Malaysian Media

Very much like the rest of the developing world, the advent of the printing presses and the mass media in then Malaya was brought about by European colonialism.The first newspaper that was published in what is now known as Malaysia was the English-language Government Gazette, which was later christened as the Prince of Wales Island Gazette (PWIG).

The PWIG began publication on March 1, 1806 on the island of Penang, then a residency called Prince of Wales Island under the control of the British East India Company. Owned by an Indian entrepreneur, A.B. Bone, the PWIG was a commercial newspaper aimed not at the locals but at the colonialists and expatriates.

In the early 1800s, there was no law in the Straits Settlements governing the issuance of newspaper licences. The governor of Penang, however, found it imperative to issue a licence to Bone. Curiously, Bone himself made a request that the PIWG be censored by the government prior to publication.

Hence, it could be argued that this practice marked the beginning of the connection between the state and the press, and also of state intervention in the affairs of the media.

The PWIG endured for 21 years, its final edition being published on July 21, 1827. During that period, a few other newspapers, including non-English language ones, emerged but these normally stopped publication as quickly as they appeared.

Virtually all of the early newspapers, English language or vernacular, were published in the three Straits Settlement states of Singapore, Malacca and Penang.

There are reasons for the lack of newspapers published for the locals and in the Malay language during this period. Firstly, the poor economic status of the local, particularly Malay, community made it uneconomical for any commercially motivated publisher to start a paper in the Malay language.

And secondly, formal education was still non-existent for most people, which meant that literate people were very small in number and therefore made for a constrained market.

Indeed, it was not until 1876 that the first Malay weekly, Jawi Peranakan, was published in Singapore. The Jawi Peranakan and a few other Malay publications such as Al-Imam (1906-08), Utusan Melayu (1907-21), and Lembaga Melayu (1914-31) substantially helped to provide intellectual, political and religious leadership in the Malay community by highlighting issues regarding the development of the Malay community.

At about the same time, Singai Warthamani, the first Tamil newspaper published in British Malaya in 1875, joined subsequent publications by concentrating on social issues that concerned the Indian community, particularly issues that revolved around rubber estates.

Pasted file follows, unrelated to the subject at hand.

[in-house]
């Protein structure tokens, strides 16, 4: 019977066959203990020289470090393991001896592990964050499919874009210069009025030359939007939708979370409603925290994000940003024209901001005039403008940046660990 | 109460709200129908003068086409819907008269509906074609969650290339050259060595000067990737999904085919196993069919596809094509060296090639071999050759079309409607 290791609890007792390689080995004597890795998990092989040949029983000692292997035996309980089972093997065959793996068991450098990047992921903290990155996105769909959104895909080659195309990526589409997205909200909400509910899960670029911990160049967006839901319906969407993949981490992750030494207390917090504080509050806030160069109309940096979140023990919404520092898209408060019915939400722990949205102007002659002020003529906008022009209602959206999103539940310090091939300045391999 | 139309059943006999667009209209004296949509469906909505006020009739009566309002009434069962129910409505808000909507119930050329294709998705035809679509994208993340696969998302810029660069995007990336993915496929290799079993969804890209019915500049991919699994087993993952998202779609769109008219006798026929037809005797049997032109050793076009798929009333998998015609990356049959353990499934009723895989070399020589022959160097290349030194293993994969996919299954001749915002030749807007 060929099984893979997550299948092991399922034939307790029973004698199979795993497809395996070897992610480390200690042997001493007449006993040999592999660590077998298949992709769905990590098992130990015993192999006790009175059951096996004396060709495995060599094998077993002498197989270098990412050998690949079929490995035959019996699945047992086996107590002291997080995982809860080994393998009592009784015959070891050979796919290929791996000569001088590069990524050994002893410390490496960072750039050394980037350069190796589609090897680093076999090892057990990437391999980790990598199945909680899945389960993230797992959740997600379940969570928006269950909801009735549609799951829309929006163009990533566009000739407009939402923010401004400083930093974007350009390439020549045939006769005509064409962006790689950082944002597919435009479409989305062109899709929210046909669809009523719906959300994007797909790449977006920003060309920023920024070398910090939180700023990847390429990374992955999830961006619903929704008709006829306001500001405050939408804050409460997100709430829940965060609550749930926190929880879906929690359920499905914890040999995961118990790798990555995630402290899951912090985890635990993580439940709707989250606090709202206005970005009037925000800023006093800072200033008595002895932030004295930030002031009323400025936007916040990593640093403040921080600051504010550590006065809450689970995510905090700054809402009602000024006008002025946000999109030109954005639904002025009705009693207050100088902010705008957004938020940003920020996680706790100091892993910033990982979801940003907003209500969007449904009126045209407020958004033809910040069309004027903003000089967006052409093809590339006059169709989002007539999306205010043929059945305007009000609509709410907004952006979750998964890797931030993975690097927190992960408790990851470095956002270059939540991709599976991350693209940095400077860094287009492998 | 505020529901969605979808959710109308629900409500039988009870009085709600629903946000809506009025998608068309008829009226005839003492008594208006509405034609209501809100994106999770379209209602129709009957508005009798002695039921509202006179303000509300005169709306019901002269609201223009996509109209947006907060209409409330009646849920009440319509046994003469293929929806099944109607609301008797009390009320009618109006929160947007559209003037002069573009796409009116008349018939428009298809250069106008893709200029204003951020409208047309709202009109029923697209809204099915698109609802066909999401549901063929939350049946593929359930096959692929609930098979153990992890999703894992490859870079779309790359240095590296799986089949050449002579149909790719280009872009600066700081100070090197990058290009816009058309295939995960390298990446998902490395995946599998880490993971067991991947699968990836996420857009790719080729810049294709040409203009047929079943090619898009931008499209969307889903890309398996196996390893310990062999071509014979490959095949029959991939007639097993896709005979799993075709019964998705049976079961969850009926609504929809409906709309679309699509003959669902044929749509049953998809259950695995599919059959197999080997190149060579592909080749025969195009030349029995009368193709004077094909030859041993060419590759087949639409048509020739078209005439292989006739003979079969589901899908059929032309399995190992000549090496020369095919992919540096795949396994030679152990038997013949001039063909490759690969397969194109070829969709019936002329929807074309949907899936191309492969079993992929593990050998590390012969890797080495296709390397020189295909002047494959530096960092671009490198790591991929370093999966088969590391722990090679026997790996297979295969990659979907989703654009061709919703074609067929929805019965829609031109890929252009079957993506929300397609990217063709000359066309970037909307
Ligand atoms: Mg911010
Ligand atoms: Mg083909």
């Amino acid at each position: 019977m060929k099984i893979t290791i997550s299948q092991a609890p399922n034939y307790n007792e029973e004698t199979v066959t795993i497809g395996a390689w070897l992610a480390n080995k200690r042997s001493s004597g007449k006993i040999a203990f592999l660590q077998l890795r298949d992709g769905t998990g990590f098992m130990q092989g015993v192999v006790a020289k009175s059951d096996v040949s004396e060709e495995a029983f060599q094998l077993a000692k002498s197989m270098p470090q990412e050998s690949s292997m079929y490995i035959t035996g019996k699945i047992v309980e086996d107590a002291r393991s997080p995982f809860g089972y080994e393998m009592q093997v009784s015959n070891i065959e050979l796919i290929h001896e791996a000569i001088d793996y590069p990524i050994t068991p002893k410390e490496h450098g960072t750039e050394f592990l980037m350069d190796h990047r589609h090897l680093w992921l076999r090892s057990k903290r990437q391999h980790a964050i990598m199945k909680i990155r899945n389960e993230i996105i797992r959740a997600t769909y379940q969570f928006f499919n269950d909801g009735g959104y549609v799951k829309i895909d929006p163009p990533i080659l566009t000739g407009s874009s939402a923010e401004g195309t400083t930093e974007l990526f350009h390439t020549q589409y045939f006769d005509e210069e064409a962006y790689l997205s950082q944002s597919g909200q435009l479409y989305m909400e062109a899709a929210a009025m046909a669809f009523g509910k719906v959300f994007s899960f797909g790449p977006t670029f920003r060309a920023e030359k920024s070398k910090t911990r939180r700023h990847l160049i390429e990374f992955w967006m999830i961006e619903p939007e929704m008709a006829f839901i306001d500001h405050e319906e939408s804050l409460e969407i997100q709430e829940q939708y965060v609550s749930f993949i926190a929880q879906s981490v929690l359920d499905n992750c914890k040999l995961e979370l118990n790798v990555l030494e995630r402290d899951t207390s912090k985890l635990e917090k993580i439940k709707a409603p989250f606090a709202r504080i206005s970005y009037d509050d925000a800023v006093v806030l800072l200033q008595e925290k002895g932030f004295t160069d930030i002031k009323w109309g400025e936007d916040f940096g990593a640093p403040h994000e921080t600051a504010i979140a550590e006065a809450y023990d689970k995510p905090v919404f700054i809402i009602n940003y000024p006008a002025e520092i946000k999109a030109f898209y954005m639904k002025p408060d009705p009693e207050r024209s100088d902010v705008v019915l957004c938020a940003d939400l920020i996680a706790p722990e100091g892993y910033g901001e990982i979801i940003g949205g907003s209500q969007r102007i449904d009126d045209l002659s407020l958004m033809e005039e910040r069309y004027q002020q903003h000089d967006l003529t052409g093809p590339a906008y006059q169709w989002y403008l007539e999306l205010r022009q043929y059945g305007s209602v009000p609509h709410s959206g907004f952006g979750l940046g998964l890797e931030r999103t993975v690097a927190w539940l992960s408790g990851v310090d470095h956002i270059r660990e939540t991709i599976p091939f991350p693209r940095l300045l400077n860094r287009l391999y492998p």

In Sarawak, the publication of the Sarawak Gazette in 1870 marked the beginning of the history of the press in the state. In 1908, another newspaper, Sarawak Government Gazette, emerged. The first Malay newspaper, Fajar Sarawak, was published in 1930, and Chinese language newspapers Shen Won Kie Min Sing Pao and Xi Min Ri Bao were published in 1913 and 1927 respectively.

After the surrender of the Japanese military in Malaya in 1945, many of the newspapers that were outlawed during the Japanese Occupation, such as the Utusan Melayu, The Straits Times and the Malay Mail, made a comeback, while new ones, such as the Suara Rakyat, emerged.

This happened at a time when Malay nationalism was surging, especially provoked by the British proposal for a Malayan Union which was strongly opposed by many Malays. Malay language newspapers such as the Utusan Melayu, Majlis and Warta Negara played a key role in raising Malay consciousness regarding the controversial issue of the Malayan Union.

Four years into Merdeka, an incident occurred in the Malayan press that had far-reaching implications for the future of press freedom in the country. In 1961, a revived Utusan Melayu was entangled in a fight between its journalists and other workers, on one hand, and the ruling United Malays National Organisation (Umno), on the other, over the important issue of press freedom.

The newspaper workers, under the leadership of its former chief editor Said Zahari, championed editorial independence while Umno insisted that the newspaper, which was highly influential within the Malay community should give full support to the party. A 93-day strike ensued which ended with Umno, given its majority shareholding power, taking over the newspaper.